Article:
I have also acted as an expert witness for both the defense and the plaintiff in over a dozen medical malpractice suits. In multiple incidence, the supervising/collaborating physician was exonerated from any RESPONSIBILITY for the actions of a PA that had practiced outside of their scope and did not provide service within the acceptable standard of care.
One might understand why the task force would want to title this issue as PA Full Practice Authority and Responsibility as not to use similar terminology as the APRN’s. However, I would caution all PAs and the Academy for using or including the word RESPONSIBILITY in our lexicon when explaining our request for this new process of expanding our PRACTICE AUTHORITY to our physician colleagues and legislators. In my wildest dreams, I never thought I would say this, but I think it may be advisable that we (the Academy) might want to follow the lead of the APRN’s in some respects when addressing this issue. For example, below is an excerpt from the task forces request for feedback in November 2016:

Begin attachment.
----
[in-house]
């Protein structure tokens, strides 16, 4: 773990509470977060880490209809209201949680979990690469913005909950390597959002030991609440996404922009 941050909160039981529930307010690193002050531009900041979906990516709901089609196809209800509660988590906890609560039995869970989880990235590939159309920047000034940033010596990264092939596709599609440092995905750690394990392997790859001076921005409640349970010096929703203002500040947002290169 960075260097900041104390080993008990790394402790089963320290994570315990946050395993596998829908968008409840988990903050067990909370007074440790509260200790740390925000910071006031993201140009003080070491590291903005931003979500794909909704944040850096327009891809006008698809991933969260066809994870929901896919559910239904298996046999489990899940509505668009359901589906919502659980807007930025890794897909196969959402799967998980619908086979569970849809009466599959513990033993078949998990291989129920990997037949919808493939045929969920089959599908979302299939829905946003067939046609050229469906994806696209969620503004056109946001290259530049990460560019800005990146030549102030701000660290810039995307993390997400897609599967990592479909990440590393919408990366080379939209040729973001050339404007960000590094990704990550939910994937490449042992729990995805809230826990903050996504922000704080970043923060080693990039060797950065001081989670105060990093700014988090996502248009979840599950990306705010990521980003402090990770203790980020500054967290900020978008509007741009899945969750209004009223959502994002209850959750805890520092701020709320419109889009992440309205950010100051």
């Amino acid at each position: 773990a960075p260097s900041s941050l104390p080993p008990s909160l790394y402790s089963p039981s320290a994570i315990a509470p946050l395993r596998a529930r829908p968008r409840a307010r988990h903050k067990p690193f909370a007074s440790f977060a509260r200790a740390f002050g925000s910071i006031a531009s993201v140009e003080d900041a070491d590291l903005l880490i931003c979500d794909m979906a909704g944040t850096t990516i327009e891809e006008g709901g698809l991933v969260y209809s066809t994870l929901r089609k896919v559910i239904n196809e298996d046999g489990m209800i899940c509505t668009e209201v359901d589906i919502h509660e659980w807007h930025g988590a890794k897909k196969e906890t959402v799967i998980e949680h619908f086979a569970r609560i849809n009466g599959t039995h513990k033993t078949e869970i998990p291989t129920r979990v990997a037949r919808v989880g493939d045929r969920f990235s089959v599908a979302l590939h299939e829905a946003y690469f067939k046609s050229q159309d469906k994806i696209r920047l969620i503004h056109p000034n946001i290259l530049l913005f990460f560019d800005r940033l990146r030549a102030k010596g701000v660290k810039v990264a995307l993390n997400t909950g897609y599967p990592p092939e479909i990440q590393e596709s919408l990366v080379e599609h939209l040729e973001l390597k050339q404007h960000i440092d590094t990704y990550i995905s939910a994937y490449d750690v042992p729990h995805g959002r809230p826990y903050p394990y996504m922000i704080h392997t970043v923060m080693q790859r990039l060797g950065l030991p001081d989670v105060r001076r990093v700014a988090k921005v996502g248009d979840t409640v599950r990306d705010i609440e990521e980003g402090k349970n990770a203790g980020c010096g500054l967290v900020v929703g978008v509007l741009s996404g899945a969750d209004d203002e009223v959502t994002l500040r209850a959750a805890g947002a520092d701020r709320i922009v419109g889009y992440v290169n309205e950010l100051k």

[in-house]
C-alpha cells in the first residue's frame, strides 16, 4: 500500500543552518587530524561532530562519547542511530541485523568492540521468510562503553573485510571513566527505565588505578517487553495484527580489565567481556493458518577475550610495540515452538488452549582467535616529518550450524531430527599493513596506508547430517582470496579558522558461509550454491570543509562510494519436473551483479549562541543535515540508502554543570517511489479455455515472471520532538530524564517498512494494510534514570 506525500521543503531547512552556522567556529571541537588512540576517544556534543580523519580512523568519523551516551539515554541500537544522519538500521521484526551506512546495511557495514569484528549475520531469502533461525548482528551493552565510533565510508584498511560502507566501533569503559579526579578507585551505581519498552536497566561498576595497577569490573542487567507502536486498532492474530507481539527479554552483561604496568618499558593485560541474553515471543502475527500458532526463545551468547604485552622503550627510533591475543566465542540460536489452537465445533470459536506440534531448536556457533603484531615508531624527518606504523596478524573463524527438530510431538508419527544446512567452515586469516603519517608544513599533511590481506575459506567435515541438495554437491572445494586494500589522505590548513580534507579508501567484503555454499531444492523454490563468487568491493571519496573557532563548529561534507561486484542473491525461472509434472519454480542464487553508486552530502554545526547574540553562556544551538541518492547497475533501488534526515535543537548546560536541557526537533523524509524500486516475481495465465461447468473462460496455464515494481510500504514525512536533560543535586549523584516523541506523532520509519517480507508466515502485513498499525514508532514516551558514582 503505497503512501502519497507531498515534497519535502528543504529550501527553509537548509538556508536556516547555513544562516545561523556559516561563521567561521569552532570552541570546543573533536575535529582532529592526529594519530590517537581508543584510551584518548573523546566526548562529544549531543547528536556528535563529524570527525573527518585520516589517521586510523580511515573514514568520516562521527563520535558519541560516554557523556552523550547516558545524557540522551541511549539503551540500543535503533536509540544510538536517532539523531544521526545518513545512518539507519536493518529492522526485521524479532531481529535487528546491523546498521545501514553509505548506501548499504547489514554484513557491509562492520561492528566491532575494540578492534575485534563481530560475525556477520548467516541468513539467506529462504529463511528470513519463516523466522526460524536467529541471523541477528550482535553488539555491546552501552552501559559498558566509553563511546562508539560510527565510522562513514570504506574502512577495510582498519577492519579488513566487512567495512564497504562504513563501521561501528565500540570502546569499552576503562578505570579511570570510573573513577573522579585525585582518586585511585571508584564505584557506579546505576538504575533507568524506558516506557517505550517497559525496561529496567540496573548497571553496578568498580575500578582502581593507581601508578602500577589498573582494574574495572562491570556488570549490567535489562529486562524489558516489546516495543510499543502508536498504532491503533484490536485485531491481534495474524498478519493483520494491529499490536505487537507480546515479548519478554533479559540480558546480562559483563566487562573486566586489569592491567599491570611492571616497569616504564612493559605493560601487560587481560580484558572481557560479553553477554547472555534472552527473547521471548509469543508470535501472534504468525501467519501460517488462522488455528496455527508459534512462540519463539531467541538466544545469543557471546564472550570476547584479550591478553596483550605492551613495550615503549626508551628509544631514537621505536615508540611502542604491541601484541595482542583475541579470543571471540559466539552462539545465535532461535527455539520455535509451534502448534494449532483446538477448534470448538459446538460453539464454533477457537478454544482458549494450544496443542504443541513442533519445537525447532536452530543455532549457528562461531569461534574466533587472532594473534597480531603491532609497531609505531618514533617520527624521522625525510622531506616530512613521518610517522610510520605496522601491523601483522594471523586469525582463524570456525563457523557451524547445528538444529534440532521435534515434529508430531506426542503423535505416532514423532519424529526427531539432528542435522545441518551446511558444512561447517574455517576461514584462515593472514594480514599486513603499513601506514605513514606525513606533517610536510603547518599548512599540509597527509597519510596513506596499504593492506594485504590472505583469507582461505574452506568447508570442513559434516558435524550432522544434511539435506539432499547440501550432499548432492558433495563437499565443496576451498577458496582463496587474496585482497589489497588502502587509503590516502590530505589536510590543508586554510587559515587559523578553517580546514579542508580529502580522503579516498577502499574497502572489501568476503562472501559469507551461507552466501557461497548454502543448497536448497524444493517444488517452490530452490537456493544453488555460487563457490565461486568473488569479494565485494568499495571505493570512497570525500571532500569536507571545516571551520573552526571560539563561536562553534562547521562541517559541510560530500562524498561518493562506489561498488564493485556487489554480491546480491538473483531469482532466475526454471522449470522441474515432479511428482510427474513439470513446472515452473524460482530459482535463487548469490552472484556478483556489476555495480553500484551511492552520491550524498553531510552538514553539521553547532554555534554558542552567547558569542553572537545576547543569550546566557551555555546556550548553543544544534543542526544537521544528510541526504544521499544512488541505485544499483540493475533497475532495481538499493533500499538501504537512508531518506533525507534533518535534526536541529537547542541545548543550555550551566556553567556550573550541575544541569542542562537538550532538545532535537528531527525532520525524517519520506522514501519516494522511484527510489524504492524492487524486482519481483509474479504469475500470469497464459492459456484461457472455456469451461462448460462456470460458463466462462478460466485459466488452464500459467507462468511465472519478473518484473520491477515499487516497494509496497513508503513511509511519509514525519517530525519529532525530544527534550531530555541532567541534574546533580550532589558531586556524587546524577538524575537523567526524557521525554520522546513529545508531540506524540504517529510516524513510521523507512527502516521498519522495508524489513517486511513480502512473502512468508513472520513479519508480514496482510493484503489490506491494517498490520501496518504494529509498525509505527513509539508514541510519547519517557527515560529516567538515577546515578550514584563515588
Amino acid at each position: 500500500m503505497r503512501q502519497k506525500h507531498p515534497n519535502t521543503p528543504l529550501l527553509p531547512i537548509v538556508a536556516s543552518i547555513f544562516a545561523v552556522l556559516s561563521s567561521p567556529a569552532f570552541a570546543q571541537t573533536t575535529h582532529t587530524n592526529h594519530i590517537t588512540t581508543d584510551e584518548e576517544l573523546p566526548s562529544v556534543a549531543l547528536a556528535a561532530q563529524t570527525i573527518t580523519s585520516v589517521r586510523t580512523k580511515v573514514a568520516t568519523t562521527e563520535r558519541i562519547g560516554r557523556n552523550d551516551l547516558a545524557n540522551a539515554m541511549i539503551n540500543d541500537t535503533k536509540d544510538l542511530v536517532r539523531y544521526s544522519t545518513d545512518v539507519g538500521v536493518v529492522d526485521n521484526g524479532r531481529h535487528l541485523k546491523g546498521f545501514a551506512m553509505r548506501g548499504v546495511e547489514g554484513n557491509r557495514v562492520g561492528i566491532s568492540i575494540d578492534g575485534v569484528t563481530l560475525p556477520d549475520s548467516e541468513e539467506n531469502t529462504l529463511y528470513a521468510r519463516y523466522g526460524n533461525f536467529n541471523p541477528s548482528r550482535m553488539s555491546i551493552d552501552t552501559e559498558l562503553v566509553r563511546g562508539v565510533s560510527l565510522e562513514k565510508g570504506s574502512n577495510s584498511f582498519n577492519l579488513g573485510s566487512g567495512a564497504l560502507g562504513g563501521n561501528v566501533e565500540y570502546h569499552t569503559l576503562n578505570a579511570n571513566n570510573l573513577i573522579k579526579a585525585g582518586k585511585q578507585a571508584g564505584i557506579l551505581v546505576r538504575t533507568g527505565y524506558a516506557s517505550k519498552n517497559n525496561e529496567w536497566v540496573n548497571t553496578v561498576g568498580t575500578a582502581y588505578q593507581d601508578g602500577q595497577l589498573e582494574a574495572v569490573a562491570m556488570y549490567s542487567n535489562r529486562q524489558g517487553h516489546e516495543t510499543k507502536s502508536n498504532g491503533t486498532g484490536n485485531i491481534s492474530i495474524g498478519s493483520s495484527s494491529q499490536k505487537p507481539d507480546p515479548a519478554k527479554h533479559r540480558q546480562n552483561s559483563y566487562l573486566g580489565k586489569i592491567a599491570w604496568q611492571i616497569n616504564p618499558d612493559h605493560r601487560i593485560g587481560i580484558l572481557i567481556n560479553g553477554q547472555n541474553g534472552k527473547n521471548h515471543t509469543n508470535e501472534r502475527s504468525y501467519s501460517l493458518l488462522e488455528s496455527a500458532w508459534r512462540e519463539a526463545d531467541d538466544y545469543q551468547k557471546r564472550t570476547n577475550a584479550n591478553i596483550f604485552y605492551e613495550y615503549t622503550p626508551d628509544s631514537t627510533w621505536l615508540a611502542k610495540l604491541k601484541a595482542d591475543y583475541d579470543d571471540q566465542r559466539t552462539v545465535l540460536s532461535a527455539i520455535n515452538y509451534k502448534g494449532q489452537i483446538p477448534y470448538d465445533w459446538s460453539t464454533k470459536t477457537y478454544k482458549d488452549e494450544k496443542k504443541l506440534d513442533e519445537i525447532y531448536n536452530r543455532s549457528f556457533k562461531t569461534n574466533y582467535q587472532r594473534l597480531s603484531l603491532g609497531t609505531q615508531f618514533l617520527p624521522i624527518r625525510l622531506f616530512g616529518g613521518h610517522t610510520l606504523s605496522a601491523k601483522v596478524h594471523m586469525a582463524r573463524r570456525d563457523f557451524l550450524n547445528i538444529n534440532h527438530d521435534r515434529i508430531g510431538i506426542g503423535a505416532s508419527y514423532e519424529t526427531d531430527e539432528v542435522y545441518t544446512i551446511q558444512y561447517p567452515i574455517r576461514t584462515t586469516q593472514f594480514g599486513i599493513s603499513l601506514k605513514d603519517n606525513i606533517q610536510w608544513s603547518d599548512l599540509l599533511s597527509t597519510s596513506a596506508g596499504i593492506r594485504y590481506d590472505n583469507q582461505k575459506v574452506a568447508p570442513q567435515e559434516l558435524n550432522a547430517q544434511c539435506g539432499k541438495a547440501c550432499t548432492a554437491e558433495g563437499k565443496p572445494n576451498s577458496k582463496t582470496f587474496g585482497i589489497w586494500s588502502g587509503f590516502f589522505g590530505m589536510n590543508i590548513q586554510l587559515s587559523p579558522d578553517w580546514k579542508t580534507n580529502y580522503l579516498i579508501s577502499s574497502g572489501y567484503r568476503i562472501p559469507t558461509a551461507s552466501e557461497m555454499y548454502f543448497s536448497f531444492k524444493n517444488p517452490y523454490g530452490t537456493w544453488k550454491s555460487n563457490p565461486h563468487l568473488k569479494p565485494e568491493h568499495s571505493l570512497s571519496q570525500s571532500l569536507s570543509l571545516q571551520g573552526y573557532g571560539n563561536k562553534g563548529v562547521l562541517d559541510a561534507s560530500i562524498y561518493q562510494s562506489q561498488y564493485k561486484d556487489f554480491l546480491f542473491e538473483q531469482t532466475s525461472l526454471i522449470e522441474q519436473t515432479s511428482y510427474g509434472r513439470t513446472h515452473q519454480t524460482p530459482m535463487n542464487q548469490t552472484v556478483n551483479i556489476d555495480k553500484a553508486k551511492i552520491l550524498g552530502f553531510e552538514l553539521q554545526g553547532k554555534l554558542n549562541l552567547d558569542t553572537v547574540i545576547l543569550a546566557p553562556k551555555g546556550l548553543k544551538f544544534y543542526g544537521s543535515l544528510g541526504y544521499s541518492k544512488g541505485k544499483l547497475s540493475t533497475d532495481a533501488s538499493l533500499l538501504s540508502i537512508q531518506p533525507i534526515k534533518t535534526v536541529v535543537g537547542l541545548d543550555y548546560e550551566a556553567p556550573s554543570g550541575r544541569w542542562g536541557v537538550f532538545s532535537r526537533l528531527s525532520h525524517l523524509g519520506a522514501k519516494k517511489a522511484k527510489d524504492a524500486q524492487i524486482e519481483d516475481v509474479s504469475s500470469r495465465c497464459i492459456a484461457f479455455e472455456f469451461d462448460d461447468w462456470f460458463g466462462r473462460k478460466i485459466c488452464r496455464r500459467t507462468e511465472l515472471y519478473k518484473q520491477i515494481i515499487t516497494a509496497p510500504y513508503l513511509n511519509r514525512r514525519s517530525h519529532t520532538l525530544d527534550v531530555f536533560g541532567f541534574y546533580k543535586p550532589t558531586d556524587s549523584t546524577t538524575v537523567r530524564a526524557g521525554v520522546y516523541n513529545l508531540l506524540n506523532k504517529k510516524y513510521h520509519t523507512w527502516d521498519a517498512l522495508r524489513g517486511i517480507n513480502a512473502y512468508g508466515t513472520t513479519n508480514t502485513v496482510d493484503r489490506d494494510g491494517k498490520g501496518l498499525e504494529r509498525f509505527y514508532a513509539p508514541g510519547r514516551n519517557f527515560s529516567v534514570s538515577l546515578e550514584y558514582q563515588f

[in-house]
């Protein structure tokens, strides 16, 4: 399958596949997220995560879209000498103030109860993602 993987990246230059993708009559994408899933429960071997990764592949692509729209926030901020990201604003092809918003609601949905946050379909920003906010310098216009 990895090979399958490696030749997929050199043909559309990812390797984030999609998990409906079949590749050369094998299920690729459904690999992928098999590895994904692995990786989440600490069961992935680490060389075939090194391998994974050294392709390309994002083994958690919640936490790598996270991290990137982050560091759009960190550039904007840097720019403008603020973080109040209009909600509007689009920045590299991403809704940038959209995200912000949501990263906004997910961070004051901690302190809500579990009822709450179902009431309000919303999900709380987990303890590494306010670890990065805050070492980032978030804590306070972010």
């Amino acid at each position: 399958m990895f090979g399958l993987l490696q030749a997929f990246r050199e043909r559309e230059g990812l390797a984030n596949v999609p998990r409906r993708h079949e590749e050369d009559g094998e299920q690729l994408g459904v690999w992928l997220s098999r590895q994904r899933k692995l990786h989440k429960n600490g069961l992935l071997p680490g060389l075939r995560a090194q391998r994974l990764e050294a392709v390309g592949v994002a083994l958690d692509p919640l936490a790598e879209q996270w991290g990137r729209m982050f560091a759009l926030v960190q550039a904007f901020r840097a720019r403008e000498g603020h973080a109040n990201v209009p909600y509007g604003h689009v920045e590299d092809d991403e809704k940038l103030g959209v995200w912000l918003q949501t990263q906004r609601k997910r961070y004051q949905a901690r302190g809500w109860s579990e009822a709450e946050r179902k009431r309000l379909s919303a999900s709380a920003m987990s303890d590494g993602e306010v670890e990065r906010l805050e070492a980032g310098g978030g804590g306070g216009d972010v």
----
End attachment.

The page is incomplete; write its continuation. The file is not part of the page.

“As PAs, we remain committed to team-based care. We will continue to seek and participate in collaborative clinical relationships with other health care providers, including physicians, other PAs, NPs, nurses, physical therapists, pharmacists, social workers, and other health care professionals. We believe that every member of every patient care team should be respected for their education, experience and skills, for the role they play in patient care, for their contributions to patient health, and for the support and leadership they give to other members of the team.